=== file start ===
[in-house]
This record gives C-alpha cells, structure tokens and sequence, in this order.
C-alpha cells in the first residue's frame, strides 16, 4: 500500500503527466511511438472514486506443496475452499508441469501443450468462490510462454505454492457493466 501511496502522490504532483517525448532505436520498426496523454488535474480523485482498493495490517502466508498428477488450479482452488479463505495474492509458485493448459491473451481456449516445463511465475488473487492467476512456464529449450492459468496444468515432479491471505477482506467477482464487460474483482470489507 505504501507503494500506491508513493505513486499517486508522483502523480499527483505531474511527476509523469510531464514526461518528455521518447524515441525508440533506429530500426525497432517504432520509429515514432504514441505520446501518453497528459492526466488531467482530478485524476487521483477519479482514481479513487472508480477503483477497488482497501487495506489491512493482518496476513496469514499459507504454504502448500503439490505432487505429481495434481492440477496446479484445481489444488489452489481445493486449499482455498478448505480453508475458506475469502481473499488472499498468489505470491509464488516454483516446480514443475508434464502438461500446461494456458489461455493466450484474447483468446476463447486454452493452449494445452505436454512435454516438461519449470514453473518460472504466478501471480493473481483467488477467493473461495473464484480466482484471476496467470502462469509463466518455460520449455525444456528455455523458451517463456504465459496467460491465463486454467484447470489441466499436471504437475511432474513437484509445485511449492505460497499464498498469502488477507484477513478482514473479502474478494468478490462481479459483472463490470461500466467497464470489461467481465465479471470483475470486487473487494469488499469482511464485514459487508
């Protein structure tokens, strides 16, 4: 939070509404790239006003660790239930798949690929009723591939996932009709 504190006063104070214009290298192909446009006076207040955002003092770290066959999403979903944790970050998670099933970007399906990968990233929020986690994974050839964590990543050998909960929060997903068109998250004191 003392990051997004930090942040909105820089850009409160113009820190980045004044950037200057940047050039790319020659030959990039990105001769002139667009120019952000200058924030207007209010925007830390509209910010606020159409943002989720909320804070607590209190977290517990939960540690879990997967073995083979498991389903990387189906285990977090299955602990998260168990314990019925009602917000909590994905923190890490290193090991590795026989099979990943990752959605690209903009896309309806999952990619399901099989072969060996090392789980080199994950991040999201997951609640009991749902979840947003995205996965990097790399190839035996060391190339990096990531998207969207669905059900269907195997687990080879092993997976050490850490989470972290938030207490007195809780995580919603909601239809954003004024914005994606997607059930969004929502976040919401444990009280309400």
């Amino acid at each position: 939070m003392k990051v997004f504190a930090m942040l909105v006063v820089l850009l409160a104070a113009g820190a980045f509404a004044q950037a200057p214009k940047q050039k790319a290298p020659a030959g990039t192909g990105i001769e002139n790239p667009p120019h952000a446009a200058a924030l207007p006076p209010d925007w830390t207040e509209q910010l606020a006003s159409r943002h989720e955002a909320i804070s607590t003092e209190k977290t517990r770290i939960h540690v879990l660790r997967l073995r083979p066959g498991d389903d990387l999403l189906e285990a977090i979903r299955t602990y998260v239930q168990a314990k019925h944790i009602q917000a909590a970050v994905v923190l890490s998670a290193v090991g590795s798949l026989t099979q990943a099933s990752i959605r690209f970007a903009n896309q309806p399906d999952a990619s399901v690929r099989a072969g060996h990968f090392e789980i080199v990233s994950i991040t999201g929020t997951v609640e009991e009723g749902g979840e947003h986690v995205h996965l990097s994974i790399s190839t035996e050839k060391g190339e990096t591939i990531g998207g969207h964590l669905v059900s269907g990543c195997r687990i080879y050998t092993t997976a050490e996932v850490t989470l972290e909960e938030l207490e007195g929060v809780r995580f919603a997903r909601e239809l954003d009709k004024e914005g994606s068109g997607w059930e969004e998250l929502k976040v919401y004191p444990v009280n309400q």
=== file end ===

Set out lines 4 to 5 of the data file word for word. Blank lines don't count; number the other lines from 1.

């Protein structure tokens, strides 16, 4: 939070509404790239006003660790239930798949690929009723591939996932009709 504190006063104070214009290298192909446009006076207040955002003092770290066959999403979903944790970050998670099933970007399906990968990233929020986690994974050839964590990543050998909960929060997903068109998250004191 003392990051997004930090942040909105820089850009409160113009820190980045004044950037200057940047050039790319020659030959990039990105001769002139667009120019952000200058924030207007209010925007830390509209910010606020159409943002989720909320804070607590209190977290517990939960540690879990997967073995083979498991389903990387189906285990977090299955602990998260168990314990019925009602917000909590994905923190890490290193090991590795026989099979990943990752959605690209903009896309309806999952990619399901099989072969060996090392789980080199994950991040999201997951609640009991749902979840947003995205996965990097790399190839035996060391190339990096990531998207969207669905059900269907195997687990080879092993997976050490850490989470972290938030207490007195809780995580919603909601239809954003004024914005994606997607059930969004929502976040919401444990009280309400």
């Amino acid at each position: 939070m003392k990051v997004f504190a930090m942040l909105v006063v820089l850009l409160a104070a113009g820190a980045f509404a004044q950037a200057p214009k940047q050039k790319a290298p020659a030959g990039t192909g990105i001769e002139n790239p667009p120019h952000a446009a200058a924030l207007p006076p209010d925007w830390t207040e509209q910010l606020a006003s159409r943002h989720e955002a909320i804070s607590t003092e209190k977290t517990r770290i939960h540690v879990l660790r997967l073995r083979p066959g498991d389903d990387l999403l189906e285990a977090i979903r299955t602990y998260v239930q168990a314990k019925h944790i009602q917000a909590a970050v994905v923190l890490s998670a290193v090991g590795s798949l026989t099979q990943a099933s990752i959605r690209f970007a903009n896309q309806p399906d999952a990619s399901v690929r099989a072969g060996h990968f090392e789980i080199v990233s994950i991040t999201g929020t997951v609640e009991e009723g749902g979840e947003h986690v995205h996965l990097s994974i790399s190839t035996e050839k060391g190339e990096t591939i990531g998207g969207h964590l669905v059900s269907g990543c195997r687990i080879y050998t092993t997976a050490e996932v850490t989470l972290e909960e938030l207490e007195g929060v809780r995580f919603a997903r909601e239809l954003d009709k004024e914005g994606s068109g997607w059930e969004e998250l929502k976040v919401y004191p444990v009280n309400q």